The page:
• Camouflage.
  • Deceptive and imitative communications.
Finally, the decision must include the attack options that will give the desired results. A primary consideration is what the field commander wants: to disrupt, to limit, or to destroy enemy activity. The final decision for attack guidance rests with the commander.

Phase II - Detect

After targets are detected, they should be continuously monitored. The resources to detect potential C3CM targets are SIGINT, IMINT, HUMINT, and MASINT.

  • SIGINT assets detect and locate enemy units, facilities, and battlefield functional systems based on the enemy's use of radios, radars, and beacons.
  • IMINT assets [aerial exploitation] include imagery intelligence platforms (photographic/ IR) and side-looking airborne radar (SLAR).
  • HUMINT is collected from enemy and friendly personnel by intelligence agents. Sources include prisoners of war, documents, and communications-electronic operating instructions (CEOIs).
  • MASINT is collected from instruments.
Close coordination between the joint staff J2 and the component intelligence staffs enhances detection.

Phase III - Deliver

Timely, accurate delivery is necessary for synchronizing the fire support system. The two key elements of this phase are attack of targets and battle damage assessment.

Attack of targets. The attack of targets requires time for attack, an attack system, and the desired effects. Using these requirements, components attack, using lethal and nonlethal means. The two types of targets are planned targets and targets of opportunity.

Battle damage assessment. The assessment of target damage is critical feedback. Was the desired effect obtained? Is there a need to reattack? The answer to these questions will focus the remainder of the delivery phase.


The ability to execute a C3CM plan depends on accurate and timely intelligence. The transitory nature of most aspects of C2 (connectivity, subordination, criticality, vulnerability, location, frequency) requires tailored collection, immediate analysis, and rapid dissemination and intelligence fusion. The potential exists for friendly collection capabilities to be overwhelmed by a surplus of enemy targets. Identification methods must allow planners to concentrate on specific characteristics of high-value targets. Finally, the analysis process must be timely enough that the resulting intelligence still has value to the tactical planner.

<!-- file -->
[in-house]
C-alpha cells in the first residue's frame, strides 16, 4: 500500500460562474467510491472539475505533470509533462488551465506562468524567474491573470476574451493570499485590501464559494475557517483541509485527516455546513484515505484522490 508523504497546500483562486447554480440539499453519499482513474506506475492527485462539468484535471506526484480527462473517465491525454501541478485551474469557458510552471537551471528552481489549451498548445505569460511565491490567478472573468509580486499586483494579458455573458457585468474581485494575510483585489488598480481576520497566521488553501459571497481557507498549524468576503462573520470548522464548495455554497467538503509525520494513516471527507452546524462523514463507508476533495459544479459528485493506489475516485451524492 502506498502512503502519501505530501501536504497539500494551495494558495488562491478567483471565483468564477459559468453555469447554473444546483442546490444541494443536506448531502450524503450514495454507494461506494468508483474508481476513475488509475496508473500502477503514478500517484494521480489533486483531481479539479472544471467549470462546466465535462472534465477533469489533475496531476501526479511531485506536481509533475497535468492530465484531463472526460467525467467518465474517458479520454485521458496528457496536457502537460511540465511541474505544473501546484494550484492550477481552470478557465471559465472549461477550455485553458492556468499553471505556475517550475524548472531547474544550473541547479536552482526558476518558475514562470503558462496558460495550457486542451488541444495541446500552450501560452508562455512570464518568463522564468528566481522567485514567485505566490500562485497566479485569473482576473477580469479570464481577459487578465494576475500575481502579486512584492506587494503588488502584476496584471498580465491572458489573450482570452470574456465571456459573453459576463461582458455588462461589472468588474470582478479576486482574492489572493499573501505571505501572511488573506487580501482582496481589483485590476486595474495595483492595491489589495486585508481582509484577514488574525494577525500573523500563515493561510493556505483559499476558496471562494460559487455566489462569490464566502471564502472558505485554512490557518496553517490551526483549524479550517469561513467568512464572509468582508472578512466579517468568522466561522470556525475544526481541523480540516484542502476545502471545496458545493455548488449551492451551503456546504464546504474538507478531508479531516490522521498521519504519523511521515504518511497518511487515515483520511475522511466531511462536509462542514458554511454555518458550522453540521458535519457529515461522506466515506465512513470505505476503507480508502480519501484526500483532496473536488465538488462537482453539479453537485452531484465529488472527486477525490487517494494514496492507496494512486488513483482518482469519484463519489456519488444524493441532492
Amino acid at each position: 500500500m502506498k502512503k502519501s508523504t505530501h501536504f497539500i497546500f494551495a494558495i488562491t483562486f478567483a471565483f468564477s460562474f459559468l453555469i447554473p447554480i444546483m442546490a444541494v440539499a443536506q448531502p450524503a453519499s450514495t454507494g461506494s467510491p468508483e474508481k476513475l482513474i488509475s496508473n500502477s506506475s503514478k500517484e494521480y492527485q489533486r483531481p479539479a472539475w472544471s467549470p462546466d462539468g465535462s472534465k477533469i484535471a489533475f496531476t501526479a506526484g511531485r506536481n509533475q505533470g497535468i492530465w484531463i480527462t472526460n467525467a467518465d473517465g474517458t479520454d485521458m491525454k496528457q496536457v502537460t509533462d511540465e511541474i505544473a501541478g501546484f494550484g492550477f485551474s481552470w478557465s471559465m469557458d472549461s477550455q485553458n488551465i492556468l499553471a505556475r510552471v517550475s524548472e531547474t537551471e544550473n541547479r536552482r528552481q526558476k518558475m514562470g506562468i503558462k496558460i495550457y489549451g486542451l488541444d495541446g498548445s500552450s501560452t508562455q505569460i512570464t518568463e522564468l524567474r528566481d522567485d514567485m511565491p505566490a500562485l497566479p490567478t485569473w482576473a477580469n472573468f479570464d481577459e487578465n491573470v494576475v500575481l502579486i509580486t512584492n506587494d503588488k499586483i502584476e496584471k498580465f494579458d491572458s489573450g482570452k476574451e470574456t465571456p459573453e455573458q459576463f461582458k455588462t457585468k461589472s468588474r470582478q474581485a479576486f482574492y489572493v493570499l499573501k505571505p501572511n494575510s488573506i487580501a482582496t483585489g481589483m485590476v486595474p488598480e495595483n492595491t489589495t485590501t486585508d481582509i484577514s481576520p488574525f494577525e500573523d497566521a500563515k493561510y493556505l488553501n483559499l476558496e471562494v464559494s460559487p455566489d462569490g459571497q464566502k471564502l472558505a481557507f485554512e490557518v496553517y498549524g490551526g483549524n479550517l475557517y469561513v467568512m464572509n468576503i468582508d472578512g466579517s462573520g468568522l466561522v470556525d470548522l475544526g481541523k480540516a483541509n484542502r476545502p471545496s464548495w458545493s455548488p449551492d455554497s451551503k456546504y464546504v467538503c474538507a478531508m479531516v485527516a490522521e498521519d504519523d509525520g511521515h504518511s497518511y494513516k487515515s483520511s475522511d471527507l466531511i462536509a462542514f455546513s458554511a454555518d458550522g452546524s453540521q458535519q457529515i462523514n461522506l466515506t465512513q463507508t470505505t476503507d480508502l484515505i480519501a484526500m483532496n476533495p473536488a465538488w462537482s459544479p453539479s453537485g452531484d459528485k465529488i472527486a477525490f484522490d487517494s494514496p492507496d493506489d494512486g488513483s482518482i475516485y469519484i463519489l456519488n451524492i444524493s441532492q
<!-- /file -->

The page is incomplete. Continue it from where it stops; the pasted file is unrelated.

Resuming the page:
Prioritization and Development for Counter-C3

Planners must build a plan that maximizes limited assets. Since lucrative targets far outnumber available counter-C3 assets, planners must prioritize potential targets according to their relative importance (from the commander's intent). Criteria include probability of damage, disruption or deception, and the cost of attacking the target. Prehostility analysis involves interpreting the enemy's C3 structure and projecting possible quantifiable results of friendly C3 actions against enemy C3 elements. This analysis should provide established high payoff target lists for the initial stages of war.

Priority is given to those targets whose attack or disruption provides the greatest advantage as outlined by the JFC and component commander's guidance or to those targets which pose the greatest threat. Prioritized targets are mated to a weapon system/EW platform and nominated for attack or disruption. A detailed rationale and estimate of the force required to succeed must support target nominations. For complex targets, planners should spell out the intent of the attack and specific elements of the complex to target.

Counter-C3 operations require a target data base, apply command guidance and current intelligence to it, and identify targets that satisfy combat missions and objectives. Analysis of counter-C3 operations is conducted to identify enemy target systems (air defense, C3, etcetera), facilities, and components. Critical nodes are identified for attack, disruption, deception, or exploitation. Each target is also analyzed to determine both its criticality to enemy and friendly operations and its vulnerability to specific lethal or nonlethal employment means.